Genetic Engineering & Redesigning Life

By: | January 22nd, 2017

Genetic Engineering Glow in the Dark Cat

Researchers at Mayo Clinic and Yamaguchi University in Japan genetically modified cats to glow in the dark by injecting fluorescent jellyfish genes. Genetic Engineering Glow in the Dark Cats. (Image Courtesy www.yamaguchi-u-ac.jp)

The Genetic Engineering Predicament

According to those most opposed to the proliferation of genetic engineering, the new knowledge of nature and potential medical applications, among others, is a great development. However, putting the environment, biodiversity, and possibly the global food supply at risk by turning the earth and its ecosystems into a genetic experiment is too great of a risk.

Listening to genetic engineering pioneers like Craig Venter, the availability of genetic engineering and synthetic biology is, in their minds, the only thing that’s going to save humanity and the earth. Problems such as dementia, Alzheimer’s disease, weakened immune systems, cancer, and many more have been so difficult to eradicate that the natural conclusion is that we need a paradigm shift on the scale of genetic engineering to progress.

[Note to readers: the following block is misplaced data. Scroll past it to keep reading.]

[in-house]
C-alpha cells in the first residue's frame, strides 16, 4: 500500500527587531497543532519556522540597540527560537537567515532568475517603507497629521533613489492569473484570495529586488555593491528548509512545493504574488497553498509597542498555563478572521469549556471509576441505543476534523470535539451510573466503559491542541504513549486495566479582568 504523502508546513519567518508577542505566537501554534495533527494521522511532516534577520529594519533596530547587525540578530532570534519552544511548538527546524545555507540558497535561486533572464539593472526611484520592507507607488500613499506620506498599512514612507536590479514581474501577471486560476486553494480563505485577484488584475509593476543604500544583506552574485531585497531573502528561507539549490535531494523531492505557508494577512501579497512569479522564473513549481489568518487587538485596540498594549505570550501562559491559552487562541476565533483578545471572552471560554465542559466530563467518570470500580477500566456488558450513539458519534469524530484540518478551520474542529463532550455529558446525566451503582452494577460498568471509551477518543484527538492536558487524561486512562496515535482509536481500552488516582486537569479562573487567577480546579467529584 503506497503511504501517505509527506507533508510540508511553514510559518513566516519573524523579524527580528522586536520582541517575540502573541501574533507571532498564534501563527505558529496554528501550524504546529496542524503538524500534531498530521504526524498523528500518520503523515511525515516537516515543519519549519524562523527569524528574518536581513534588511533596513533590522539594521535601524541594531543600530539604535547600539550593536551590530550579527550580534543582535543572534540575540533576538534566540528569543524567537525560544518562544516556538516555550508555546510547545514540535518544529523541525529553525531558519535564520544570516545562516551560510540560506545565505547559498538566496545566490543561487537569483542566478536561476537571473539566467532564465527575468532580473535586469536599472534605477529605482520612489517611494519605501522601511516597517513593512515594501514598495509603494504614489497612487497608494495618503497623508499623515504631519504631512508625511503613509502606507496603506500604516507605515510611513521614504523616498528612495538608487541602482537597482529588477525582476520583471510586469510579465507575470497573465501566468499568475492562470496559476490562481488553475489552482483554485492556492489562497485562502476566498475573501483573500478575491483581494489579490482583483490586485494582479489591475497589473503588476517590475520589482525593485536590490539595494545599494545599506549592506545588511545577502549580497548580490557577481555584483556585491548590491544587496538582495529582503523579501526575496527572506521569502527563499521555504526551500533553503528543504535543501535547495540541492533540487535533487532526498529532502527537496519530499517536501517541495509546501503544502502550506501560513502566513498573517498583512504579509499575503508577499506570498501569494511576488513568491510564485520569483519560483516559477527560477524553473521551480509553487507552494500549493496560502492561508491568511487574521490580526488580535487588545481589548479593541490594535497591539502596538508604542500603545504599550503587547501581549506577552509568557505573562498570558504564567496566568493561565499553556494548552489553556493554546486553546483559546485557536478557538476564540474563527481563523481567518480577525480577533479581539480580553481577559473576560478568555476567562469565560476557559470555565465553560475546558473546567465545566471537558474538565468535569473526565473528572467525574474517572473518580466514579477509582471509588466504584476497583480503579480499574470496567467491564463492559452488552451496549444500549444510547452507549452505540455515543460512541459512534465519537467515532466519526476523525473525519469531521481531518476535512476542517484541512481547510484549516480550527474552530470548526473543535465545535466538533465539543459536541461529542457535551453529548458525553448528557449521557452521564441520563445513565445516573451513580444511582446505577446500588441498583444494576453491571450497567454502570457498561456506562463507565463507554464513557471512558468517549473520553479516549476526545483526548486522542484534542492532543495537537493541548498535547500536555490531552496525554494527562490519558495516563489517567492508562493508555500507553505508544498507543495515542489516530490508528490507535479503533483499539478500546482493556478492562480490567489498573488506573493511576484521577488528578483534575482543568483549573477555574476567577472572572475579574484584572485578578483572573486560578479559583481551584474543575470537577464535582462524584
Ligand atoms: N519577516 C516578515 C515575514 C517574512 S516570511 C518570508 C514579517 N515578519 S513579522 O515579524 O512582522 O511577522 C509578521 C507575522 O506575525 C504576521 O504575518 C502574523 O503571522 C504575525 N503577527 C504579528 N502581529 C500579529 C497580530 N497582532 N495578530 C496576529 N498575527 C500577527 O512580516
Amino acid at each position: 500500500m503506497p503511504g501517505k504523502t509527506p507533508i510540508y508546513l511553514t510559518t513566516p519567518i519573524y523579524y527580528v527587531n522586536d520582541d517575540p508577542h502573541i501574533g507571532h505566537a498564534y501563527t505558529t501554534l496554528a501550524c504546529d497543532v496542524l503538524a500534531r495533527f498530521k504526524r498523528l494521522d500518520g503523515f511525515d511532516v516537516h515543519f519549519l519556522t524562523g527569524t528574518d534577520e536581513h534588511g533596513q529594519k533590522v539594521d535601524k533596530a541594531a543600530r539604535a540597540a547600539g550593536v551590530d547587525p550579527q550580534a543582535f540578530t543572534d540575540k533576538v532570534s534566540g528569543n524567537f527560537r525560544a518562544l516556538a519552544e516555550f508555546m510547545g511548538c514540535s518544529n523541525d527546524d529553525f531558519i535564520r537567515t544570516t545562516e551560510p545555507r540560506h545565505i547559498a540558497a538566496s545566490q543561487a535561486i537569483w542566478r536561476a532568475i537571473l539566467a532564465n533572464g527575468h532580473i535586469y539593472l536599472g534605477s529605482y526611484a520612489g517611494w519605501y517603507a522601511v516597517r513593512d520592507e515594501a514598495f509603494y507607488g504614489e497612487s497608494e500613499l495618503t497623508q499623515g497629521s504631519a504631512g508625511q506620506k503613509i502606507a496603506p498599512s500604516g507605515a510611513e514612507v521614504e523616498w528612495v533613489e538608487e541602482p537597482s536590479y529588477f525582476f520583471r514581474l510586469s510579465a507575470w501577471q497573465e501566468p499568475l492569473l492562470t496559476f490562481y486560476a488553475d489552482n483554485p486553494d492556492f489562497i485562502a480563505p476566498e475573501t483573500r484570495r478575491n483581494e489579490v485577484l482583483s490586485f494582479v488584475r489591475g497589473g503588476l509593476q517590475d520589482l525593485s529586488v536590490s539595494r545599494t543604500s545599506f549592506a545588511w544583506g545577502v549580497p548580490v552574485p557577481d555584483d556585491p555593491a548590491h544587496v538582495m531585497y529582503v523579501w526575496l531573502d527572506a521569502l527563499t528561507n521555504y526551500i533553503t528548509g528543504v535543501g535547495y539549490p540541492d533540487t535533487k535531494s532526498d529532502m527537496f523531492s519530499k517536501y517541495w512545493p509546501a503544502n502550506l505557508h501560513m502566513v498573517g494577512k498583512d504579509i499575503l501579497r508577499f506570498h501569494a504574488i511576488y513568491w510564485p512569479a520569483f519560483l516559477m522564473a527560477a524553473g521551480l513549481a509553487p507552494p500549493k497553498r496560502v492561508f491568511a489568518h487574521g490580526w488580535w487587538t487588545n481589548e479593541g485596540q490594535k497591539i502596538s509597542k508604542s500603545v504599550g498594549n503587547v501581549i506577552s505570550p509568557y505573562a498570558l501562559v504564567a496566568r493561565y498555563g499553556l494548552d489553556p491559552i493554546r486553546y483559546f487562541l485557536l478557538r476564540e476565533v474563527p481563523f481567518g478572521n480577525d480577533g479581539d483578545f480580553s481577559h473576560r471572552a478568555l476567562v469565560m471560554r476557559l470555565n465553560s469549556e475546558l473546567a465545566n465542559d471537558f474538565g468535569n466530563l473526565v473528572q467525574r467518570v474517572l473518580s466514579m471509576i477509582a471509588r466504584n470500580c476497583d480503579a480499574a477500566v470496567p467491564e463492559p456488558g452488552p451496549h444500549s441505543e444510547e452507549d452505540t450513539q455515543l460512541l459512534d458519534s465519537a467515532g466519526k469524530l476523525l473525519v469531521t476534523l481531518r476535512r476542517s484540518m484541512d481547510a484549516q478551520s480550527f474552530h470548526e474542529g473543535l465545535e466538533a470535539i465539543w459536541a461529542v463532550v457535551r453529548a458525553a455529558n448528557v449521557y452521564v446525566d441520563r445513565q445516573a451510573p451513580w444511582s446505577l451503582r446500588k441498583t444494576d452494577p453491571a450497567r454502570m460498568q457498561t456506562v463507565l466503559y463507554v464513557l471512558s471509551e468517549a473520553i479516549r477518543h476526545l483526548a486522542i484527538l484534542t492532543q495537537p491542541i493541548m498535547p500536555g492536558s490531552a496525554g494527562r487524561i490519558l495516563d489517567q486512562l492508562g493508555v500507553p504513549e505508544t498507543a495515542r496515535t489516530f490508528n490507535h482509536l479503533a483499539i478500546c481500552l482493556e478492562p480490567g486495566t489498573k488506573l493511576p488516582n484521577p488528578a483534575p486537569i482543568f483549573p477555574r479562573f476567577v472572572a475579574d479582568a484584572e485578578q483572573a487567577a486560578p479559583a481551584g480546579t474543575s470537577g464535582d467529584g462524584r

Reengineering Human Nature

Another major application of genetic engineering is in agricultural applications. With the world population expected to reach 10 to 12 billion over the next century, the need for genetically modified crops that grow in a variety of environments is necessary to avoid starvation and the outbreak of conflicts over limited resources. Additionally, synthetic biology can be used to make new energy sources.

Ray Kurzweil has described many human genetic traits as having developed tens to hundreds of thousands and millions of years ago. The human trait of storing fat is one example of a genetic disposition that kept people alive for millennia when food was scarce but creates obesity today, leading to a variety of diseases and costing society dearly in terms of both life and resources.

Other promises of genetic engineering are to create human organs using animals such as pigs, eliminating infectious diseases such as Ebola and malaria, and engineering salmonella to fight brain tumors.

The following video explains genetic engineering.

David Russell Schilling

David enjoys research and writing about cutting edge technologies that hold the promise of improving conditions for all life on planet earth.

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